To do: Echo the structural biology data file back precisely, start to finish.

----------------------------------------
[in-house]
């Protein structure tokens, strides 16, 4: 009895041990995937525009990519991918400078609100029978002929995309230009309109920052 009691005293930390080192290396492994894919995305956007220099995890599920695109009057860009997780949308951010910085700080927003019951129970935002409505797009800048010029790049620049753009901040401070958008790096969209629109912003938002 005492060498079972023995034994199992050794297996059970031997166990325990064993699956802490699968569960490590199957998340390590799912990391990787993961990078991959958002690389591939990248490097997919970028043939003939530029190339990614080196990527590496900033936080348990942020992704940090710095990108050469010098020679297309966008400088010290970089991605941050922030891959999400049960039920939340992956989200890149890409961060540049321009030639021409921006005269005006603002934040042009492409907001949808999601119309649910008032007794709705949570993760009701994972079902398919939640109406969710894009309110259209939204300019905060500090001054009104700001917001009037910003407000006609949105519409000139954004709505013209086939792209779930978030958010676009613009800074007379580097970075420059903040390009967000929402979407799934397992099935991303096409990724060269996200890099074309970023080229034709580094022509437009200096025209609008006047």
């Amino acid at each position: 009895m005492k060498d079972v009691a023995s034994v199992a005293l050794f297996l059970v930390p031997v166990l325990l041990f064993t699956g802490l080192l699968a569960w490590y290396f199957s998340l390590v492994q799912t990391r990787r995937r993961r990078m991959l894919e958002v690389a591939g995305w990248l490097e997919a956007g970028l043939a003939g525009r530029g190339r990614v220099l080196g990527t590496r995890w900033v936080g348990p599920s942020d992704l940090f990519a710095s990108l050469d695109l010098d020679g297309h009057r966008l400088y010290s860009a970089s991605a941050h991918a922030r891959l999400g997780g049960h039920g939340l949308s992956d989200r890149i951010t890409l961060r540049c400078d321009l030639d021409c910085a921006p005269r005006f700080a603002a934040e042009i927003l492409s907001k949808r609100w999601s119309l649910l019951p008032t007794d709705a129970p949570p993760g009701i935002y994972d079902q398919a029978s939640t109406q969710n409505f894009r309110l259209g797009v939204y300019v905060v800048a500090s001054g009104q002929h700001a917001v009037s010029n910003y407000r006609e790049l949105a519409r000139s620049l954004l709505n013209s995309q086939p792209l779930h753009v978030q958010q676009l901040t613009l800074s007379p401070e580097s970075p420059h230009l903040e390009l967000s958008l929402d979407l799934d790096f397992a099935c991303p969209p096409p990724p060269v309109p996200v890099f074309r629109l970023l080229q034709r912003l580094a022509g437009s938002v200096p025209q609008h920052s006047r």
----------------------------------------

[in-house]
């Protein structure tokens, strides 16, 4: 009895041990995937525009990519991918400078609100029978002929995309230009309109920052 009691005293930390080192290396492994894919995305956007220099995890599920695109009057860009997780949308951010910085700080927003019951129970935002409505797009800048010029790049620049753009901040401070958008790096969209629109912003938002 005492060498079972023995034994199992050794297996059970031997166990325990064993699956802490699968569960490590199957998340390590799912990391990787993961990078991959958002690389591939990248490097997919970028043939003939530029190339990614080196990527590496900033936080348990942020992704940090710095990108050469010098020679297309966008400088010290970089991605941050922030891959999400049960039920939340992956989200890149890409961060540049321009030639021409921006005269005006603002934040042009492409907001949808999601119309649910008032007794709705949570993760009701994972079902398919939640109406969710894009309110259209939204300019905060500090001054009104700001917001009037910003407000006609949105519409000139954004709505013209086939792209779930978030958010676009613009800074007379580097970075420059903040390009967000929402979407799934397992099935991303096409990724060269996200890099074309970023080229034709580094022509437009200096025209609008006047």
């Amino acid at each position: 009895m005492k060498d079972v009691a023995s034994v199992a005293l050794f297996l059970v930390p031997v166990l325990l041990f064993t699956g802490l080192l699968a569960w490590y290396f199957s998340l390590v492994q799912t990391r990787r995937r993961r990078m991959l894919e958002v690389a591939g995305w990248l490097e997919a956007g970028l043939a003939g525009r530029g190339r990614v220099l080196g990527t590496r995890w900033v936080g348990p599920s942020d992704l940090f990519a710095s990108l050469d695109l010098d020679g297309h009057r966008l400088y010290s860009a970089s991605a941050h991918a922030r891959l999400g997780g049960h039920g939340l949308s992956d989200r890149i951010t890409l961060r540049c400078d321009l030639d021409c910085a921006p005269r005006f700080a603002a934040e042009i927003l492409s907001k949808r609100w999601s119309l649910l019951p008032t007794d709705a129970p949570p993760g009701i935002y994972d079902q398919a029978s939640t109406q969710n409505f894009r309110l259209g797009v939204y300019v905060v800048a500090s001054g009104q002929h700001a917001v009037s010029n910003y407000r006609e790049l949105a519409r000139s620049l954004l709505n013209s995309q086939p792209l779930h753009v978030q958010q676009l901040t613009l800074s007379p401070e580097s970075p420059h230009l903040e390009l967000s958008l929402d979407l799934d790096f397992a099935c991303p969209p096409p990724p060269v309109p996200v890099f074309r629109l970023l080229q034709r912003l580094a022509g437009s938002v200096p025209q609008h920052s006047r």